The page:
By Alexander Villafania
Several months after the start a major electric vehicle initiative, a prototype of the winning electric tricycle (e-trike) design was unveiled by the Department of Energy (DOE) and the Asian Development Bank (ADB).
The prototype was created by Japanese developer Itchiro Hatayama based on the design of a winning entry in the DOE’s E-Trike Design competition. The basic requirement for the design was for the vehicle to be a three-wheeled transport and have a maximum capacity of six passengers (excluding driver).
“The winning entry was enhanced considering the aspects of safety, functionality and production friendliness. Also taken into consideration were the terrain, passenger capacity and other local operating conditions of a tricycle, whether electric or not. An advertising space was even incorporated into the design for the operators to maximize revenues out of owning and operating an e-trike,” according to Rommel Juan, president of the Electric Vehicle Association of the Philippines.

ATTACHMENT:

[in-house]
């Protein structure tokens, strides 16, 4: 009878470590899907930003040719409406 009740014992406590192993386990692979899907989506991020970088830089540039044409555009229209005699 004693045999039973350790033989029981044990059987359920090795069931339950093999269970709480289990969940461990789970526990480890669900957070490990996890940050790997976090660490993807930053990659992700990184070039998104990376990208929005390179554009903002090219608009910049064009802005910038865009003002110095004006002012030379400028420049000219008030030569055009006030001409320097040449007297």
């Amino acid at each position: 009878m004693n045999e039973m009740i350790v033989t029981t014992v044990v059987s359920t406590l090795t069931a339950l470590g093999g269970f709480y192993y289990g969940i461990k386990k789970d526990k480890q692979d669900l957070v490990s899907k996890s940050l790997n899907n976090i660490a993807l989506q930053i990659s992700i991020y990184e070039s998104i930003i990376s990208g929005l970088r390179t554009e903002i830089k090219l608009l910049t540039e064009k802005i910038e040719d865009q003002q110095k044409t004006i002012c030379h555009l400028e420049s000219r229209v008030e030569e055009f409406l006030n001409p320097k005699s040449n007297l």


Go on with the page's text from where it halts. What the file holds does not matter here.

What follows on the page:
Juan said that the next phase of the project is to schedule technical meetings with engineers from the DOE. Among the topics to be discussed are the e-trike’s later design, safety and other functional elements.
Several types of electric engines are available locally and can be incorporated into the design of the e-trike, the industry group also said.
Other plans in the pipeline include discussions with manufacturers regarding manufacturing concerns, mass production, localization efforts as well costs for the project.
“We would like to maintain open communication lines with the DOE and we are happy that they have been very receptive to the concerns of the would-be end users, suppliers, assemblers and other players in the e-trike industry,” he said.
The E-Trike project was started in an effort to find alternative forms of public transport that are environment-friendly and produce less noise. Several places in the Philippines have already started their own electric vehicle projects, such as Makati, Taguig, and Iloilo, which used e-jeepneys.
(Photos courtesy of Electric Vehicle Association of the Philippines)
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